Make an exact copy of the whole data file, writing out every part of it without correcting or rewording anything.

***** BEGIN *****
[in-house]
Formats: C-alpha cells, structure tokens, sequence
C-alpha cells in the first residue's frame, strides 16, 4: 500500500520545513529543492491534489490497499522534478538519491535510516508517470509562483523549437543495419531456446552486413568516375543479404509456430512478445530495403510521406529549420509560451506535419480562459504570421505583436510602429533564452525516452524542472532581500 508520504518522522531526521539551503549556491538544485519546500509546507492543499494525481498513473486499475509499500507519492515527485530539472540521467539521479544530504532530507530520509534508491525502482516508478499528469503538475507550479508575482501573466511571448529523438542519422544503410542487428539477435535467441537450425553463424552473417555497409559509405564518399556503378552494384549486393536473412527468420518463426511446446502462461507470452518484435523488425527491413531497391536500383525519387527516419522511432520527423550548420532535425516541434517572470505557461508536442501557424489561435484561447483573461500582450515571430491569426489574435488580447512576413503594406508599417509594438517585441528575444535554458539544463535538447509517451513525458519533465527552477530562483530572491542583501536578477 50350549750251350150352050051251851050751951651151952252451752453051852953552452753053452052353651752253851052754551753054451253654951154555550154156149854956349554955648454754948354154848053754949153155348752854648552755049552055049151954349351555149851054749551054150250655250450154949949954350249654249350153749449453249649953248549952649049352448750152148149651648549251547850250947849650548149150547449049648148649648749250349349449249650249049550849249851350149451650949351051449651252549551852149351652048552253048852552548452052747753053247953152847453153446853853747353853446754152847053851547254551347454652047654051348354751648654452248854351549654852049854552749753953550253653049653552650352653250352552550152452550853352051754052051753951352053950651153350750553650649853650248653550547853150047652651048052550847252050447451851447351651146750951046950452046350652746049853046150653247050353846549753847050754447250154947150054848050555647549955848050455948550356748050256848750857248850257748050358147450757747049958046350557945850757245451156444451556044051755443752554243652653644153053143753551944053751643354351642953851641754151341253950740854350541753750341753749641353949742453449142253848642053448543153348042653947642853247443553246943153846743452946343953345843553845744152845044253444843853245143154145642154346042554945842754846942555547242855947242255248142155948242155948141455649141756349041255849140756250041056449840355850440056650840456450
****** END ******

[in-house]
Formats: C-alpha cells, structure tokens, sequence
C-alpha cells in the first residue's frame, strides 16, 4: 500500500520545513529543492491534489490497499522534478538519491535510516508517470509562483523549437543495419531456446552486413568516375543479404509456430512478445530495403510521406529549420509560451506535419480562459504570421505583436510602429533564452525516452524542472532581500 508520504518522522531526521539551503549556491538544485519546500509546507492543499494525481498513473486499475509499500507519492515527485530539472540521467539521479544530504532530507530520509534508491525502482516508478499528469503538475507550479508575482501573466511571448529523438542519422544503410542487428539477435535467441537450425553463424552473417555497409559509405564518399556503378552494384549486393536473412527468420518463426511446446502462461507470452518484435523488425527491413531497391536500383525519387527516419522511432520527423550548420532535425516541434517572470505557461508536442501557424489561435484561447483573461500582450515571430491569426489574435488580447512576413503594406508599417509594438517585441528575444535554458539544463535538447509517451513525458519533465527552477530562483530572491542583501536578477 50350549750251350150352050051251851050751951651151952252451752453051852953552452753053452052353651752253851052754551753054451253654951154555550154156149854956349554955648454754948354154848053754949153155348752854648552755049552055049151954349351555149851054749551054150250655250450154949949954350249654249350153749449453249649953248549952649049352448750152148149651648549251547850250947849650548149150547449049648148649648749250349349449249650249049550849249851350149451650949351051449651252549551852149351652048552253048852552548452052747753053247953152847453153446853853747353853446754152847053851547254551347454652047654051348354751648654452248854351549654852049854552749753953550253653049653552650352653250352552550152452550853352051754052051753951352053950651153350750553650649853650248653550547853150047652651048052550847252050447451851447351651146750951046950452046350652746049853046150653247050353846549753847050754447250154947150054848050555647549955848050455948550356748050256848750857248850257748050358147450757747049958046350557945850757245451156444451556044051755443752554243652653644153053143753551944053751643354351642953851641754151341253950740854350541753750341753749641353949742453449142253848642053448543153348042653947642853247443553246943153846743452946343953345843553845744152845044253444843853245143154145642154346042554945842754846942555547242855947242255248142155948242155948141455649141756349041255849140756250041056449840355850440056650840456450